WINTER 2015 – Atauciq, Malruq, Pingayun — A poem inspired by a RurAL CAP Head Start pre-school in Toksook Bay

Haley Nevak at Toksook Bay Head Start. Photo by Angela Gonzalez

Haley Nevak at Toksook Bay Head Start. Photo by Angela Gonzalez

By Don Reardon

One: Atauciq

Cup’aq rides on her mother’s back

Down the slippery boardwalk

Past the curled and snoozing sled dogs

towards her head start on life

towards the magical building

a place unlike anywhere in the village

with little tables and chairs made just for her

with fingerpaints, shelves of colorful books, and a toy kitchen

how many boats can you count?

her mother asks

Cup’aq stretches a blue knitted mitten

out to the morning mirror of the bay

and counts:

Atuaciq, Malruq, Pingayun

she says

now kass’atun

her mother says

One, Two, Three

Cup’aq says.


Two: Malruq

Isaac’s son was shy at first

but the cook took him

under her wing and now

each night he talks about how

he set up tables for lunch

and painted muskox, ducks, and seals

with his fingers

sometimes Isaac hears him

singing the Yup’ik alphabet song

and when they walk together to school

in the morning dark

the snow diamonds sparkling

in the flashlight’s glow

he remembers his own father

walking him through the village

braving the monster-filled shadows

bundled back then in his little squirrel-lined parka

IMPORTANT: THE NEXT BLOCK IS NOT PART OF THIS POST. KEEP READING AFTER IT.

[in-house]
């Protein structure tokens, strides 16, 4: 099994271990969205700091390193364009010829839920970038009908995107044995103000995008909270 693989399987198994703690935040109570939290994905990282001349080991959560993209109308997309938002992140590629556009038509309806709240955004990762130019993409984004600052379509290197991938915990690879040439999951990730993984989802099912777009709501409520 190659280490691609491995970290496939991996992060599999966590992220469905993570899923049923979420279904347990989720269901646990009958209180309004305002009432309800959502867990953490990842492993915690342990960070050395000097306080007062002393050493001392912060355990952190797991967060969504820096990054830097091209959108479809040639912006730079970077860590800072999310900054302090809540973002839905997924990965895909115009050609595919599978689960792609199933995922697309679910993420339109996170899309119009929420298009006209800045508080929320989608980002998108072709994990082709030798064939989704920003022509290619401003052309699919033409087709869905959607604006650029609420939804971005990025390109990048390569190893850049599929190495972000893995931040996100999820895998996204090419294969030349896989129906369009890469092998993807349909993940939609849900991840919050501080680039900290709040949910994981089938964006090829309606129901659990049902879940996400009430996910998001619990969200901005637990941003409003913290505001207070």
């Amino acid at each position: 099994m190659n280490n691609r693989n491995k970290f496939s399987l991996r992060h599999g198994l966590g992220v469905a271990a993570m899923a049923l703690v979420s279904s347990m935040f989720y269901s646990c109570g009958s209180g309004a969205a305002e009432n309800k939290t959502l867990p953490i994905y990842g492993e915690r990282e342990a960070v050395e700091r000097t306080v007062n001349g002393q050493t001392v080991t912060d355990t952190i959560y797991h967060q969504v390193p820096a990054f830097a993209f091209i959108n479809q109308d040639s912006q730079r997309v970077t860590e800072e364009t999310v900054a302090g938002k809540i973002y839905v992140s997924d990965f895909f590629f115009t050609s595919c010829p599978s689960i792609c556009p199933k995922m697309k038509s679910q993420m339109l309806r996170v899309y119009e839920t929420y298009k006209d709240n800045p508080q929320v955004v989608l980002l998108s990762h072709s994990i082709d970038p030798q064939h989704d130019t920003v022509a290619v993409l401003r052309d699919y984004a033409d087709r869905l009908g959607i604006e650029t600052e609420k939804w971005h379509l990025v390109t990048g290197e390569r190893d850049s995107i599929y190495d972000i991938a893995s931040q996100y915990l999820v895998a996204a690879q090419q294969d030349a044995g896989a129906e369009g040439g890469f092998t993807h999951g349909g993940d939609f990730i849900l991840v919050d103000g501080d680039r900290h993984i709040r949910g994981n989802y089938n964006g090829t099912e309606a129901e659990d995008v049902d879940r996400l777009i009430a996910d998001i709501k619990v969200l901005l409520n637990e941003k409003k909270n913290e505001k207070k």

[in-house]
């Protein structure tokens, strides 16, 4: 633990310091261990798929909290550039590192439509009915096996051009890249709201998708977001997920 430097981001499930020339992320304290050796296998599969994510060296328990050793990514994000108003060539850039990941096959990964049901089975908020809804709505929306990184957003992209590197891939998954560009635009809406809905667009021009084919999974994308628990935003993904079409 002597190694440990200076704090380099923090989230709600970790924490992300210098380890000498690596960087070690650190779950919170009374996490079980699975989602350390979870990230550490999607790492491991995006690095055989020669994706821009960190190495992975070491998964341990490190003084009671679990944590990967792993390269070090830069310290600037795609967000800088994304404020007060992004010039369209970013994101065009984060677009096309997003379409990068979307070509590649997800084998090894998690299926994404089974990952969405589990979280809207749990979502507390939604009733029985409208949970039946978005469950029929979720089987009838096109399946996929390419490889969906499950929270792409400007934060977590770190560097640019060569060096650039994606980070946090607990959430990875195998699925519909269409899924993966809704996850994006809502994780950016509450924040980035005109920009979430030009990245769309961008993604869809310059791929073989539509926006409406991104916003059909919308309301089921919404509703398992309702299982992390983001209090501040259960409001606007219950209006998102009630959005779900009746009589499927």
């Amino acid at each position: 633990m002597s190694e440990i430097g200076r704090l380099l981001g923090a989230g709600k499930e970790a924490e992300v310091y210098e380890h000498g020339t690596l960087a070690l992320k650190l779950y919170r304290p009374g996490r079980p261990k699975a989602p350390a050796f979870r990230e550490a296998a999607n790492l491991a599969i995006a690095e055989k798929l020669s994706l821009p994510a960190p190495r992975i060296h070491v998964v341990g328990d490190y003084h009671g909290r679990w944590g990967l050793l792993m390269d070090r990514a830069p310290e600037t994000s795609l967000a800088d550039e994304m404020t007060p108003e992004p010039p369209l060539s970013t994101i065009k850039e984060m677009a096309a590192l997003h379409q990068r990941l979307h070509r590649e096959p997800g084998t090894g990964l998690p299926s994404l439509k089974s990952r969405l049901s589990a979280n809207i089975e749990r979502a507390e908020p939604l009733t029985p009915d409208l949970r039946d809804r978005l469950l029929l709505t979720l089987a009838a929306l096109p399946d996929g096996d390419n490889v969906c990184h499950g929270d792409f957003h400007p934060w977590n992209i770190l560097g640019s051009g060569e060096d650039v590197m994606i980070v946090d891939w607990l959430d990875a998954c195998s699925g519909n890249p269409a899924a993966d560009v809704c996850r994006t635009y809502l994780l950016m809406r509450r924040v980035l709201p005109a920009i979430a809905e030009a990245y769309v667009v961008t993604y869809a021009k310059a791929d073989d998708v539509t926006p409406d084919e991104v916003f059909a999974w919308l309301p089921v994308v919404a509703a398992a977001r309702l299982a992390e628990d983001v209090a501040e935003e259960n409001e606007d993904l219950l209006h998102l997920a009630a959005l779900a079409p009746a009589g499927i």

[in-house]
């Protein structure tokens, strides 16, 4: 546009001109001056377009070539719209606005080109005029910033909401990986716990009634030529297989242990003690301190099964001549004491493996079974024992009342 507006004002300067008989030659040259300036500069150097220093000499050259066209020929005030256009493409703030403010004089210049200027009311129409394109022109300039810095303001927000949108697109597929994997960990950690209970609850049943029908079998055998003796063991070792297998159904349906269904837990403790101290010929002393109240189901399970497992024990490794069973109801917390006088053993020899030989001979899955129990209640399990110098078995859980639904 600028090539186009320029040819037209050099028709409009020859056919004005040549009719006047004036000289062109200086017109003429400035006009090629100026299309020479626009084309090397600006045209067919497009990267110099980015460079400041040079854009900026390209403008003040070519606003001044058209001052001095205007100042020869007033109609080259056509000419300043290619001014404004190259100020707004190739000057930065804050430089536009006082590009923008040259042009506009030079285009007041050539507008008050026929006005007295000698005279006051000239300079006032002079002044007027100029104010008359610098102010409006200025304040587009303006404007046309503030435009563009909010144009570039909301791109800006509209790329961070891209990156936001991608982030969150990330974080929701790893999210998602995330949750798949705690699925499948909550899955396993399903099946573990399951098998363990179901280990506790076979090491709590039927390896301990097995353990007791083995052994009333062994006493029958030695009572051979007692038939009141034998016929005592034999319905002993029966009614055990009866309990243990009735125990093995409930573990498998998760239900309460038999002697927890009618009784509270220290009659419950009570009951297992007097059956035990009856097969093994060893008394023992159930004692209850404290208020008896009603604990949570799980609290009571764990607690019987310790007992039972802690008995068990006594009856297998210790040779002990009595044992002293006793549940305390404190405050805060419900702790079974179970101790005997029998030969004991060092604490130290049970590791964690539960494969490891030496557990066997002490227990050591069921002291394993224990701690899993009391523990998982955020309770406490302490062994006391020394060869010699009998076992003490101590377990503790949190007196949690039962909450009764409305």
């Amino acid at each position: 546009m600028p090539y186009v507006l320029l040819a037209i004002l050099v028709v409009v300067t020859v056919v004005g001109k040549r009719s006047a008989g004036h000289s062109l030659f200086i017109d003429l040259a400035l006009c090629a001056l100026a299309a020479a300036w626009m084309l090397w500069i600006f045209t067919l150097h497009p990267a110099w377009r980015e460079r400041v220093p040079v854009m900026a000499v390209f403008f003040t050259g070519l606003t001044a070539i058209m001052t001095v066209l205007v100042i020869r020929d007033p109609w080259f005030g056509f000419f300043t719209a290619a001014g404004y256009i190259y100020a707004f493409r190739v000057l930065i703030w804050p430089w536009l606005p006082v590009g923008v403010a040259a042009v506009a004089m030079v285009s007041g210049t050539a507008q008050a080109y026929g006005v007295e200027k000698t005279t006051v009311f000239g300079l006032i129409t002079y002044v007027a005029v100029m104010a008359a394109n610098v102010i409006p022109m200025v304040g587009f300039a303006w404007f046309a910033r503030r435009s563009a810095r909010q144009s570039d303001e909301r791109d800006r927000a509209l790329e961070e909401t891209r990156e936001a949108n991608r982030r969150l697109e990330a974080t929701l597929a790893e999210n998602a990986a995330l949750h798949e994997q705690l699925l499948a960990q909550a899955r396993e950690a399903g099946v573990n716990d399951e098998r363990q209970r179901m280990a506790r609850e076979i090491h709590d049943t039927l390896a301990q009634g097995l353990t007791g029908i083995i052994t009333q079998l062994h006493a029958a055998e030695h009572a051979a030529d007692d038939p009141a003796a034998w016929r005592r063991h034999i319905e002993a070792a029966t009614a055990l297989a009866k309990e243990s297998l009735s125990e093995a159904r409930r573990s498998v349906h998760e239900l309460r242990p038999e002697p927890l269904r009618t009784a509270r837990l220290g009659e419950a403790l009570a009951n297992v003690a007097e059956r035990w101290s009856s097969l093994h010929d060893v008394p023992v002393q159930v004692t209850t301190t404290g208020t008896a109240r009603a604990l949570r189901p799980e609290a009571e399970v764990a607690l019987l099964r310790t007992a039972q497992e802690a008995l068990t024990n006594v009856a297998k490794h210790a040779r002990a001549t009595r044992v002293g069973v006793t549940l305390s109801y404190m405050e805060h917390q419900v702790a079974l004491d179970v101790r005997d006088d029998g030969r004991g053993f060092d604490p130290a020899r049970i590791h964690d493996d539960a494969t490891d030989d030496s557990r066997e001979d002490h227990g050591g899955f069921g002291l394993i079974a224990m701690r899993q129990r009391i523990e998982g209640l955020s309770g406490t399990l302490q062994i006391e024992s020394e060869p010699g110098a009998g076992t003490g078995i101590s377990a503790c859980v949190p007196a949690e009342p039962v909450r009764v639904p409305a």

the thick warm hood drawn tight to keep out the wind

Isaac wonders if his son will someday

make the same walk with a son of his own

and if their stories of hunting and school will be

told in the tongue of their ancestors.


Three: Pingayun

Cup’aq’s brown eyes turn down

to the table where her oldest two daughters,

clench crayons and turn snow white

pages into worlds of color

she carries her third,

on her hip into the kitchen

who wants to make necklaces?

she asks, carrying a flat cake pan

filled with dyed Cheerios

red, plain, and blue

she made her own jewelry once

slipping string through the small cereal holes

fine tuning motor skills, learning

the months and days, and how to brush baby teeth

and wash dirty hands

now, a world away from the Bering Sea

and the village she called home

she tries to recreate that magic

of learning and excitement

for her own daughters

they count the little cereal gems

in Yup’ik: Atauciq, Malruq, Pingayun

This poem originally appeared on the Rasmuson Foundation website ( and is reprinted with permission from Don Reardon. Don Rearden is an associate professor at the University of Alaska and board president for the 49 Writers. He is a produced screenwriter and was awarded a 2014 Rasmuson Foundation Individual Artist Project award. His novel, The Raven’s Gift, was a 2013 Washington Post Notable Fiction Selection and reflects his up-bringing in Yupik communities in Alaska. For more information see